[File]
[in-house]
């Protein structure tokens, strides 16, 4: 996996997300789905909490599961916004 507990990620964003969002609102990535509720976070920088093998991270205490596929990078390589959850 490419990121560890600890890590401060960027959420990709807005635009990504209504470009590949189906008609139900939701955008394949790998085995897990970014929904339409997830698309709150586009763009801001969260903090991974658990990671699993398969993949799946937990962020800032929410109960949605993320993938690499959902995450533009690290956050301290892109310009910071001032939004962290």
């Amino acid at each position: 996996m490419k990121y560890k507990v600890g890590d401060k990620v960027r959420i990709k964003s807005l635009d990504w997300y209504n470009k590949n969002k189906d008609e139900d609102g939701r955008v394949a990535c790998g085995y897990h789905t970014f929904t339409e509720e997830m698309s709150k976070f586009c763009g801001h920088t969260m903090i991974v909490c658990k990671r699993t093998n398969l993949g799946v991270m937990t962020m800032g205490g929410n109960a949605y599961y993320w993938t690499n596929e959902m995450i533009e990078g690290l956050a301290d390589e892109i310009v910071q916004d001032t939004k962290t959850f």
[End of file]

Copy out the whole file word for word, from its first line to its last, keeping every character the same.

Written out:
[in-house]
């Protein structure tokens, strides 16, 4: 996996997300789905909490599961916004 507990990620964003969002609102990535509720976070920088093998991270205490596929990078390589959850 490419990121560890600890890590401060960027959420990709807005635009990504209504470009590949189906008609139900939701955008394949790998085995897990970014929904339409997830698309709150586009763009801001969260903090991974658990990671699993398969993949799946937990962020800032929410109960949605993320993938690499959902995450533009690290956050301290892109310009910071001032939004962290």
């Amino acid at each position: 996996m490419k990121y560890k507990v600890g890590d401060k990620v960027r959420i990709k964003s807005l635009d990504w997300y209504n470009k590949n969002k189906d008609e139900d609102g939701r955008v394949a990535c790998g085995y897990h789905t970014f929904t339409e509720e997830m698309s709150k976070f586009c763009g801001h920088t969260m903090i991974v909490c658990k990671r699993t093998n398969l993949g799946v991270m937990t962020m800032g205490g929410n109960a949605y599961y993320w993938t690499n596929e959902m995450i533009e990078g690290l956050a301290d390589e892109i310009v910071q916004d001032t939004k962290t959850f």